IBM has signed an alliance with Sony and Toshiba that should give it more clout in the consumer electronics market.
The three companies have agreed to jointly develop chip technologies based on Big Blue's silicon on insulator (SOI) technology, which increases a chip's performance while reducing power consumption.
The trio will also work on other IBM-based chip technologies for a wide range of future electronic products, from digital consumer applications to supercomputers.
Over the next four years, IBM said that several hundred million dollars will be spent developing new process technologies for building chips with features as small as 50 nanometers.
The company explained that smaller features mean more can be packed on a single chip.
The new technologies, along with those such as SOI, will be used to create system on a chip (SoC) designs - integrating processor, memory and communications functions - which are normally found on separate chips within a device.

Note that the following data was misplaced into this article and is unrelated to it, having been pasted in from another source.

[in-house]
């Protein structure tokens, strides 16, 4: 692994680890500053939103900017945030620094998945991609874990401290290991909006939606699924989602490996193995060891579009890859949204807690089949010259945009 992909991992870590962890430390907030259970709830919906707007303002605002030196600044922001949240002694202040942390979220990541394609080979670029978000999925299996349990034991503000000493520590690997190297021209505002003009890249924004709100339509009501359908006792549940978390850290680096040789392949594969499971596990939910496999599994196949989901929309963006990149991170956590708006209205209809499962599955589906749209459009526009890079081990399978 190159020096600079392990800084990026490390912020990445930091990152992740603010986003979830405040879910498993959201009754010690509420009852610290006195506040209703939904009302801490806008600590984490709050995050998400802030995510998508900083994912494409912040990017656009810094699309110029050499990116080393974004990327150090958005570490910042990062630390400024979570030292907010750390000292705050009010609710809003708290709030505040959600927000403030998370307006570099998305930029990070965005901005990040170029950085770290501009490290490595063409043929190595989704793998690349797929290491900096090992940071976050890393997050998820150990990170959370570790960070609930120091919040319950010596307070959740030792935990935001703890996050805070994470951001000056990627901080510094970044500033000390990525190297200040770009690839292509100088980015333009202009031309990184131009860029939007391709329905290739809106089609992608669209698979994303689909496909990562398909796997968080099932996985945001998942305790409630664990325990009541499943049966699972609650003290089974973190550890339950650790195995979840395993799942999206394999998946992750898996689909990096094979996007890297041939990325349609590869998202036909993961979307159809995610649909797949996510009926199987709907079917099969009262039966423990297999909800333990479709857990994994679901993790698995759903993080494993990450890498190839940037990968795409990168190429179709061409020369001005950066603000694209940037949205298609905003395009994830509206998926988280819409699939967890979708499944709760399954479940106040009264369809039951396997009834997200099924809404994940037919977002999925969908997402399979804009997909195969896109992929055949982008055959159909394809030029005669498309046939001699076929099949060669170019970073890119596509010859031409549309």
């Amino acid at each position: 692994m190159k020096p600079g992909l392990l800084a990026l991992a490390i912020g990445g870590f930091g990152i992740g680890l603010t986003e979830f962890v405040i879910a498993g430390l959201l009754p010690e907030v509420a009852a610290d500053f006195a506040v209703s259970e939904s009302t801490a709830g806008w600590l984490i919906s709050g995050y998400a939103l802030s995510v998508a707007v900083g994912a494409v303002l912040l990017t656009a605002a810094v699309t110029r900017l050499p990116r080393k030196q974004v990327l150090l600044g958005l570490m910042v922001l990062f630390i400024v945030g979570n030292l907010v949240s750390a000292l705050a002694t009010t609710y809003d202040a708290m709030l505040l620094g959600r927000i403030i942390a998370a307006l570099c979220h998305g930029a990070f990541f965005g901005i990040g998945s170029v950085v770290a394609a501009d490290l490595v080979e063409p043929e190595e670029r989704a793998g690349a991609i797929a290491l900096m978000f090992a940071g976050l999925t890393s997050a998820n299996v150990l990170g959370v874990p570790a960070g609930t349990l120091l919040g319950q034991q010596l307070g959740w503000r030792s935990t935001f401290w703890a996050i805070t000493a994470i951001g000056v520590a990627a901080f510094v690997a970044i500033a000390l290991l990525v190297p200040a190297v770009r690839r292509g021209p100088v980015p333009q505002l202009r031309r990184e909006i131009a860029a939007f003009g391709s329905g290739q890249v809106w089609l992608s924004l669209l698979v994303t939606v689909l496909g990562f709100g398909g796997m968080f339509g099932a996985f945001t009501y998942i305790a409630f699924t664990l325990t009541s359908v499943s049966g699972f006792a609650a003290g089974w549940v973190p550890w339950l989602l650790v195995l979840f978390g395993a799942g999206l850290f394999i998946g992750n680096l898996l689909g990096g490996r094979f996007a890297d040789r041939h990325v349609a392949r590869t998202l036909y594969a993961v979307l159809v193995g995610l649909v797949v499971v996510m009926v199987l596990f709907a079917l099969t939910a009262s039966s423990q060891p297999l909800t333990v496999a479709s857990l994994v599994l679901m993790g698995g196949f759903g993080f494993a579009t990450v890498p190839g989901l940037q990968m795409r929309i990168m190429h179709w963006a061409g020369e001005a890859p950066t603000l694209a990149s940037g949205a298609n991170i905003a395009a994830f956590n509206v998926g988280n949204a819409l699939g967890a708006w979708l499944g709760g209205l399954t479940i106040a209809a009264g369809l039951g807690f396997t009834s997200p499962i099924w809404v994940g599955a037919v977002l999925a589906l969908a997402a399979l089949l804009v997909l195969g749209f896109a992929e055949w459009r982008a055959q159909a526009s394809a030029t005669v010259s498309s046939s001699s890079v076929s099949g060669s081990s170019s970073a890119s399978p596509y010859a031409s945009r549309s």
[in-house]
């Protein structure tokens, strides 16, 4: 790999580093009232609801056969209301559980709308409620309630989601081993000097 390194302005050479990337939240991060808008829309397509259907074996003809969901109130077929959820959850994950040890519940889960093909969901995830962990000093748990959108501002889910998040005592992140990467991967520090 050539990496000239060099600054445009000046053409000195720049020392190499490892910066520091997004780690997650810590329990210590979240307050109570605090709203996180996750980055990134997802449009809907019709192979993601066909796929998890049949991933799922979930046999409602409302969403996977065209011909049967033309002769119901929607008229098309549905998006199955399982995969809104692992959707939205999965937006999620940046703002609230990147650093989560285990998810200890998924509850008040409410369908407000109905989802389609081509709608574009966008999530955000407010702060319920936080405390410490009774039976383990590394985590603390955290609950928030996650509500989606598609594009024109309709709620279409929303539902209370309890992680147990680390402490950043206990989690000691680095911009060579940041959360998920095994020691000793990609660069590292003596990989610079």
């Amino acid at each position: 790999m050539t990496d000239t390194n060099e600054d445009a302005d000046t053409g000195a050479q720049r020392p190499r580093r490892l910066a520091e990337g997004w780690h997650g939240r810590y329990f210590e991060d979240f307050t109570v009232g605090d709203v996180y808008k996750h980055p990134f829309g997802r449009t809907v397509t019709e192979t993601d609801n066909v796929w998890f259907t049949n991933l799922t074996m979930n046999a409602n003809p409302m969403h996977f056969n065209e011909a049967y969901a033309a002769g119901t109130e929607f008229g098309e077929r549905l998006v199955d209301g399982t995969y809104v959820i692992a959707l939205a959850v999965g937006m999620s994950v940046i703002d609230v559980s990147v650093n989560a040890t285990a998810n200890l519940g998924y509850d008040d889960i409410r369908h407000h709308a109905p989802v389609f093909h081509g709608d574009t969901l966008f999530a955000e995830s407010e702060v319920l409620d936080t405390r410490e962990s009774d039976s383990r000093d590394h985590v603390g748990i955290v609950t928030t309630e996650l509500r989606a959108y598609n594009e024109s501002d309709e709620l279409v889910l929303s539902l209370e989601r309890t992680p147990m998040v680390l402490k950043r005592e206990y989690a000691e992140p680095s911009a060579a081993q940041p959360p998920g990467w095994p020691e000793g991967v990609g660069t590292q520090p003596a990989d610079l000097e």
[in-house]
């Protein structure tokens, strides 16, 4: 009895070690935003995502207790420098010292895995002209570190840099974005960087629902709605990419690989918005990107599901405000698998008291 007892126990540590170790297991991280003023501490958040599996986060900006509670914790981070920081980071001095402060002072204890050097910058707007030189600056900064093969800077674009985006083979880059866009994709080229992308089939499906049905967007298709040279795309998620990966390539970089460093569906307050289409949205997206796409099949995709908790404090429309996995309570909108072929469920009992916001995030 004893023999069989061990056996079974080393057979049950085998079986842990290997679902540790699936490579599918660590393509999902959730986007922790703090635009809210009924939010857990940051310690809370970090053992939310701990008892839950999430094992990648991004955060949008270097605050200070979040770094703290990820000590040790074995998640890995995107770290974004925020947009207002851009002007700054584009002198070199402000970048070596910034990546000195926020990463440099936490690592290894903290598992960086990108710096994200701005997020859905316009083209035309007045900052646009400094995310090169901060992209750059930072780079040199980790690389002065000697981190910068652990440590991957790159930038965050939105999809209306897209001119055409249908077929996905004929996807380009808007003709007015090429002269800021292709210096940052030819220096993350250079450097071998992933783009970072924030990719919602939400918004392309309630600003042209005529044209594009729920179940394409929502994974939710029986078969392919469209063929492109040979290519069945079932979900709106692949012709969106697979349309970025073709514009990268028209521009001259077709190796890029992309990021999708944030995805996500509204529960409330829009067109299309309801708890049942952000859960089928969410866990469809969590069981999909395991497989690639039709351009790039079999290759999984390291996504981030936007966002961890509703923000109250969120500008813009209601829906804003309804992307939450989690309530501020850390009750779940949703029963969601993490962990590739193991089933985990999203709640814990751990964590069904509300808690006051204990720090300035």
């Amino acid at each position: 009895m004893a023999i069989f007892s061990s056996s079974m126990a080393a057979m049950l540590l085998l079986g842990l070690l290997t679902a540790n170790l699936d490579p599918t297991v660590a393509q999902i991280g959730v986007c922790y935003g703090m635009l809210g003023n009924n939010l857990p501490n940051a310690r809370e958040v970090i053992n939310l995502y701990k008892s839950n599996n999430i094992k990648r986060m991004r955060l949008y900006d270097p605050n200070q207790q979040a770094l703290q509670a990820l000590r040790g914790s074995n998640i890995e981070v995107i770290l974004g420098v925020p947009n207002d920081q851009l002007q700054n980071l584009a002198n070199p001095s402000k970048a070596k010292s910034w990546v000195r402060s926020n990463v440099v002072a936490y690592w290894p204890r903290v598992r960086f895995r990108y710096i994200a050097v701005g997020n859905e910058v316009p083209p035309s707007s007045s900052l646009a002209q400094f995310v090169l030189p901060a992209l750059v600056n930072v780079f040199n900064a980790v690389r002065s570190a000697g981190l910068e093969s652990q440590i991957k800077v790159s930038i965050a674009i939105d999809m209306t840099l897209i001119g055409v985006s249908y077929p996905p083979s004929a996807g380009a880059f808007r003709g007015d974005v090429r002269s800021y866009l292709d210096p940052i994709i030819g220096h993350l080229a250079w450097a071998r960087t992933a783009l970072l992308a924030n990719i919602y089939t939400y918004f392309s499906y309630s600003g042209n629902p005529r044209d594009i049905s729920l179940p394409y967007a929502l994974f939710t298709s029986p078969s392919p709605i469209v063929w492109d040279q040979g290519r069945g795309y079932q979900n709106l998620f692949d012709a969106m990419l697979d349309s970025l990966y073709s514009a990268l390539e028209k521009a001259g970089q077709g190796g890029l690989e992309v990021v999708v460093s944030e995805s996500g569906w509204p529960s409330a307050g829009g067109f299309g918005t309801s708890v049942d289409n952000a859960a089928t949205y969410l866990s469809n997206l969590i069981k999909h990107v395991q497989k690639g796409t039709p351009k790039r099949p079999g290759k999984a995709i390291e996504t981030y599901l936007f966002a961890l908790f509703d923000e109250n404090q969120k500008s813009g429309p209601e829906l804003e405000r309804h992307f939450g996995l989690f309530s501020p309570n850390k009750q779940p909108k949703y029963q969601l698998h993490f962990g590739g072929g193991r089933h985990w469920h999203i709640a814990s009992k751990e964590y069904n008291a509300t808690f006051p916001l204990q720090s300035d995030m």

The companies claimed that the use of these new technologies will be guided by the applications requirements of Sony, and that Toshiba will contribute its high-volume manufacturing capability and SoC knowledge.
Takeshi Nakagawa, president of Toshiba's semiconductor company, explained: "Technologies like SOI are essential for high-end and low-power SoC.
"We expect collaboration on SOI process technology to advance joint development of the next-generation broadband processor, and to provide a strong underpinning to our development of leading edge products.
"We will apply SOI process technology to broadband-based LSI for such applications as a high-speed gateway and future low-power mobile products."
Trevor Edolls, consultant analyst at Xephon, said: "This is IBM making sure it's still making money. It's jolly sensible. The consumer area is where all the exciting innovative stuff is happening.
"I don't see anyone buying a gaming machine just because there's an IBM badge on it, but it's a smart move for IBM and a good alliance for all the companies involved."
IBM, Toshiba and Sony have already announced that they are working on a new processor architecture called Cell, which is rumoured to be for use in Sony's PlayStation 3.
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